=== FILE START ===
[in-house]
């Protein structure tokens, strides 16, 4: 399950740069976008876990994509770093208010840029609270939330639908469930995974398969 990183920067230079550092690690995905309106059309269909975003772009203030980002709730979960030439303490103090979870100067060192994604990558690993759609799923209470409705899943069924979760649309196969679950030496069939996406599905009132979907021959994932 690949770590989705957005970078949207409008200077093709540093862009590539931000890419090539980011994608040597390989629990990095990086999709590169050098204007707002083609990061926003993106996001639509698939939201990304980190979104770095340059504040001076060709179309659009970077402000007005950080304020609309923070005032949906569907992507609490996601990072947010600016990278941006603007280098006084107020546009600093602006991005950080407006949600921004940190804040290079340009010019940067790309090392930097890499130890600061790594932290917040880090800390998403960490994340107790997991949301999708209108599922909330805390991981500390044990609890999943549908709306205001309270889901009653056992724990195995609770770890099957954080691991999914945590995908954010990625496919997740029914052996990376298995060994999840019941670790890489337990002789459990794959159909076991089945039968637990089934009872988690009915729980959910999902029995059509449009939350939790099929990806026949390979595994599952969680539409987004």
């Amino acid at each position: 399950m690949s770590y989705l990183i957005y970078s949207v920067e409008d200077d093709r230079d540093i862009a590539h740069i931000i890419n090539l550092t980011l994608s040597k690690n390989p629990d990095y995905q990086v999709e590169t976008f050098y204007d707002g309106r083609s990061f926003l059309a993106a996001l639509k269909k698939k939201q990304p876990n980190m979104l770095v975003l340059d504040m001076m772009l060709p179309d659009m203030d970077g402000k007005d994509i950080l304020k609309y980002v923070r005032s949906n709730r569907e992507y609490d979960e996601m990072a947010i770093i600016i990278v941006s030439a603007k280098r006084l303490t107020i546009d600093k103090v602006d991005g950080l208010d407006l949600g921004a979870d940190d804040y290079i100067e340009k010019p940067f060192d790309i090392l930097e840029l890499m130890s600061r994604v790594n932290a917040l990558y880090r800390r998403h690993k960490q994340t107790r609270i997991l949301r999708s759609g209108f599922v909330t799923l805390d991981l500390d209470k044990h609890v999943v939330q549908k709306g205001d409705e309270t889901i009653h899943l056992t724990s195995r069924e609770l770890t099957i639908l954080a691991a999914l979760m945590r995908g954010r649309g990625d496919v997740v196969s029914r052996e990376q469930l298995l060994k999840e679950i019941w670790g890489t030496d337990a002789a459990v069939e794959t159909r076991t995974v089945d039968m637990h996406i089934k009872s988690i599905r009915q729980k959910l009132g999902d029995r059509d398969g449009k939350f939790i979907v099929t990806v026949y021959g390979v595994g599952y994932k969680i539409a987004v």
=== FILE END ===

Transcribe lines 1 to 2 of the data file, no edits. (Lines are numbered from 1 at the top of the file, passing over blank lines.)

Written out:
[in-house]
């Protein structure tokens, strides 16, 4: 399950740069976008876990994509770093208010840029609270939330639908469930995974398969 990183920067230079550092690690995905309106059309269909975003772009203030980002709730979960030439303490103090979870100067060192994604990558690993759609799923209470409705899943069924979760649309196969679950030496069939996406599905009132979907021959994932 690949770590989705957005970078949207409008200077093709540093862009590539931000890419090539980011994608040597390989629990990095990086999709590169050098204007707002083609990061926003993106996001639509698939939201990304980190979104770095340059504040001076060709179309659009970077402000007005950080304020609309923070005032949906569907992507609490996601990072947010600016990278941006603007280098006084107020546009600093602006991005950080407006949600921004940190804040290079340009010019940067790309090392930097890499130890600061790594932290917040880090800390998403960490994340107790997991949301999708209108599922909330805390991981500390044990609890999943549908709306205001309270889901009653056992724990195995609770770890099957954080691991999914945590995908954010990625496919997740029914052996990376298995060994999840019941670790890489337990002789459990794959159909076991089945039968637990089934009872988690009915729980959910999902029995059509449009939350939790099929990806026949390979595994599952969680539409987004």